Gypsum Plant


In 1871, Judge J.V. Coon of Elyria, Ohio, visited Blue rapids and took samples of gypsum back to Ohio for testing. It was found to be suitable for the manufacturing of plaster of paris. In 1872, he and a brother returned and set up the first machinery for processing gypsum. In the early 1900s there were four gypsum mines in operation. Today only one remains producing some of the purest gypsum in the world and estimated to supply gypsum for last at least one hundred years.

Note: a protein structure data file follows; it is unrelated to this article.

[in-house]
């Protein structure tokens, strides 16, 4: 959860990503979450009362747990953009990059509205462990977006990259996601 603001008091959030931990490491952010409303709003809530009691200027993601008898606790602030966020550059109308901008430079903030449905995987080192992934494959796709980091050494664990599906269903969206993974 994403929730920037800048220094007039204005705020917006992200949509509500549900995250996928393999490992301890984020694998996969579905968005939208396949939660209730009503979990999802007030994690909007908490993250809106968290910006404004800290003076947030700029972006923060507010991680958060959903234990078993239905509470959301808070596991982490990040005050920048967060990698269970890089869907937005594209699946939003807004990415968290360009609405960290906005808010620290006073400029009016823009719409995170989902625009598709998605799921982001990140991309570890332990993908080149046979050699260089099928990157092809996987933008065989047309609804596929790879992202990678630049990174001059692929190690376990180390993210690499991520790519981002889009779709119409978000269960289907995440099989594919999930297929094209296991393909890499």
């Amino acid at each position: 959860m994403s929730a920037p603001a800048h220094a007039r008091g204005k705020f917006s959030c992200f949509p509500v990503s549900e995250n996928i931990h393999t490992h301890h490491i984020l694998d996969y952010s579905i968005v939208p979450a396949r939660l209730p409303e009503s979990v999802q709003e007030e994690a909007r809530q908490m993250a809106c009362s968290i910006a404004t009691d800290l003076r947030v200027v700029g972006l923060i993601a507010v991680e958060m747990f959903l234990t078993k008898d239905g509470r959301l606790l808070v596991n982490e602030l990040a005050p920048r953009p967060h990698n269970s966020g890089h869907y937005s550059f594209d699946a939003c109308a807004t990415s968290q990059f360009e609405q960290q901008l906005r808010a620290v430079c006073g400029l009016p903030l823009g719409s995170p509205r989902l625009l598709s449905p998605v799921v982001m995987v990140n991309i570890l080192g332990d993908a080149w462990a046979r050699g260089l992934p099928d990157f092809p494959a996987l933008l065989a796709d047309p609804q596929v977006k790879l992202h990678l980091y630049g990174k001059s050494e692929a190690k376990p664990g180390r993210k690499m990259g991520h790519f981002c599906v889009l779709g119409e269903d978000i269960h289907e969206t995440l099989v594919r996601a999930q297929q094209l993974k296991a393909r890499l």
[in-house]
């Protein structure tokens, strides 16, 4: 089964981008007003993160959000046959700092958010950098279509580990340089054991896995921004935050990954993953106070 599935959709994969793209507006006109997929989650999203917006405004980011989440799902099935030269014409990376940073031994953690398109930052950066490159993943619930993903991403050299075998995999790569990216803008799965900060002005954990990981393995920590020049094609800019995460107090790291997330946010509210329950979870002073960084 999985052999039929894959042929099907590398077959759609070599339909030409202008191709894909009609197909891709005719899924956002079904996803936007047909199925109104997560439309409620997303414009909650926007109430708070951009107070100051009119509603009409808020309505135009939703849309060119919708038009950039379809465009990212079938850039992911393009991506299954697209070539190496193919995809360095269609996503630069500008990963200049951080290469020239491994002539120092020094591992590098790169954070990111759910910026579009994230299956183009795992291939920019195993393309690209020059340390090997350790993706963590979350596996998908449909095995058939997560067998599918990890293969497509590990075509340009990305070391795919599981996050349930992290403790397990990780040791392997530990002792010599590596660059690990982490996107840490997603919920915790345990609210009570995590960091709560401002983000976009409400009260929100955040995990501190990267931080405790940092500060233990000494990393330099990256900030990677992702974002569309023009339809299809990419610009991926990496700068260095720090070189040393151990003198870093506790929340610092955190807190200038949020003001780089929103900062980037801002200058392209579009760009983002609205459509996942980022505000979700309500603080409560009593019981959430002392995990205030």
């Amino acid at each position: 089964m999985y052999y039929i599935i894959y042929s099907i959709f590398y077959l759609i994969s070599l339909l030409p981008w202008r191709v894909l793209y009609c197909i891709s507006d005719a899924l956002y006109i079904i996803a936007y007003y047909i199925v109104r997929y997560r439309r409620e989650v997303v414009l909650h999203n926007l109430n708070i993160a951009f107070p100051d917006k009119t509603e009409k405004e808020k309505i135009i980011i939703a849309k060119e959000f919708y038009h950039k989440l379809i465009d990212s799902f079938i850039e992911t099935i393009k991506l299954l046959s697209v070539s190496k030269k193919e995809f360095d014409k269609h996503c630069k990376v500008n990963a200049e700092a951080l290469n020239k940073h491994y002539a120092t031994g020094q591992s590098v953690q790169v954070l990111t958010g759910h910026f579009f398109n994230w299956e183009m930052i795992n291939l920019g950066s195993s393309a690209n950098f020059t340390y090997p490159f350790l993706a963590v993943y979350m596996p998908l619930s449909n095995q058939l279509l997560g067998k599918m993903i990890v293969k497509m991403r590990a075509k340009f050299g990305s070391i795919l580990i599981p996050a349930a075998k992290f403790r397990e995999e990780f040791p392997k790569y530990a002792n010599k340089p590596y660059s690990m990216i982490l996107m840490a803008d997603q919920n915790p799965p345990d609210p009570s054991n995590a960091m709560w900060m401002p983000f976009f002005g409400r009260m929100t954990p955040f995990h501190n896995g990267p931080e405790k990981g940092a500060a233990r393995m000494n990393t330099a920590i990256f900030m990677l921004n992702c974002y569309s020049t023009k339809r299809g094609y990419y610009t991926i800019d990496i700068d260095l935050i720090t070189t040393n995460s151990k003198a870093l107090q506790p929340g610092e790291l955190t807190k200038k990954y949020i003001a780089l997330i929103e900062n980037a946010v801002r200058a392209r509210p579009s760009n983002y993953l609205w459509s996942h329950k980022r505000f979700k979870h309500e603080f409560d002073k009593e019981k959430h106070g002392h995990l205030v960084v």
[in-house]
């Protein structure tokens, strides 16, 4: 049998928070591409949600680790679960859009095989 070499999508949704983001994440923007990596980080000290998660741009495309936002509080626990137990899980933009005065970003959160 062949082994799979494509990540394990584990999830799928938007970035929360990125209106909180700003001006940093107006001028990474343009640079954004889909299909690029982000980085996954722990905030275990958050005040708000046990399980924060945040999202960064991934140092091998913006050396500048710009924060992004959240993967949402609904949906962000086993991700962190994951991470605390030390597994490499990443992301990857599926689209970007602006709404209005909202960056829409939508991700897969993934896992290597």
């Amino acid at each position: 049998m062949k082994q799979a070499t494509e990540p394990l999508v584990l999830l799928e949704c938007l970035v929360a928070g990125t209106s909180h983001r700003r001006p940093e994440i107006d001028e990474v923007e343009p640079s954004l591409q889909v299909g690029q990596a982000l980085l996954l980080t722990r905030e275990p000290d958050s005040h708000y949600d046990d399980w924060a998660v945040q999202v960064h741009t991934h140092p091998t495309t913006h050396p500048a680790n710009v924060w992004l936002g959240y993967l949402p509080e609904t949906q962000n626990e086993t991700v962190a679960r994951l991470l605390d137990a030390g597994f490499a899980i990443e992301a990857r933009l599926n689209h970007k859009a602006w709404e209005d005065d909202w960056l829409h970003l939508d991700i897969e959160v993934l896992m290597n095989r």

The Georgia-Pacific plant was constructed in 1958, the move being necessitated by the construction of Tuttle Creek Reservoir on the Big Blue River. The present plant opened in 1960. Over 100 people are employed, working between two and three shifts daily.

Gypsum has many uses. Some examples are wallboard, wall plaster, plaster of paris, fillers in abrasives, toothpaste, dental plaster, cement, and paint. Shipments are sent all over the world.

A large piece of gypsum rock is on display in the Fountain Park. rn rn


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